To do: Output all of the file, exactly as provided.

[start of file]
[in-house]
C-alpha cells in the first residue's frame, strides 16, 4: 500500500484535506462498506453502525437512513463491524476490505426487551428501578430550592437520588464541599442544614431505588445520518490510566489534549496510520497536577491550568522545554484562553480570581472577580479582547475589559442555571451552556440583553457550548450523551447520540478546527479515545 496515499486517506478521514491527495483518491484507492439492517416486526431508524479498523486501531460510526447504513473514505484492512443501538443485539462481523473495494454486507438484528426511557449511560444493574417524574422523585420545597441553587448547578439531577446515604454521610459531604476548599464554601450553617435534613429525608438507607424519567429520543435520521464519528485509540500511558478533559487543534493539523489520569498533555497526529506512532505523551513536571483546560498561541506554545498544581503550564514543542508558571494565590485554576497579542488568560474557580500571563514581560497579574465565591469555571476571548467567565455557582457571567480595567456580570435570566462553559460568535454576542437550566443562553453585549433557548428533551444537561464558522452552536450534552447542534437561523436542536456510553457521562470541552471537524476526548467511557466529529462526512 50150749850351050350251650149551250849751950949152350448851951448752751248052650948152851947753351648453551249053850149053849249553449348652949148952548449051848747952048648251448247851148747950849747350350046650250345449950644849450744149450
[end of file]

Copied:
[in-house]
C-alpha cells in the first residue's frame, strides 16, 4: 500500500484535506462498506453502525437512513463491524476490505426487551428501578430550592437520588464541599442544614431505588445520518490510566489534549496510520497536577491550568522545554484562553480570581472577580479582547475589559442555571451552556440583553457550548450523551447520540478546527479515545 496515499486517506478521514491527495483518491484507492439492517416486526431508524479498523486501531460510526447504513473514505484492512443501538443485539462481523473495494454486507438484528426511557449511560444493574417524574422523585420545597441553587448547578439531577446515604454521610459531604476548599464554601450553617435534613429525608438507607424519567429520543435520521464519528485509540500511558478533559487543534493539523489520569498533555497526529506512532505523551513536571483546560498561541506554545498544581503550564514543542508558571494565590485554576497579542488568560474557580500571563514581560497579574465565591469555571476571548467567565455557582457571567480595567456580570435570566462553559460568535454576542437550566443562553453585549433557548428533551444537561464558522452552536450534552447542534437561523436542536456510553457521562470541552471537524476526548467511557466529529462526512 50150749850351050350251650149551250849751950949152350448851951448752751248052650948152851947753351648453551249053850149053849249553449348652949148952548449051848747952048648251448247851148747950849747350350046650250345449950644849450744149450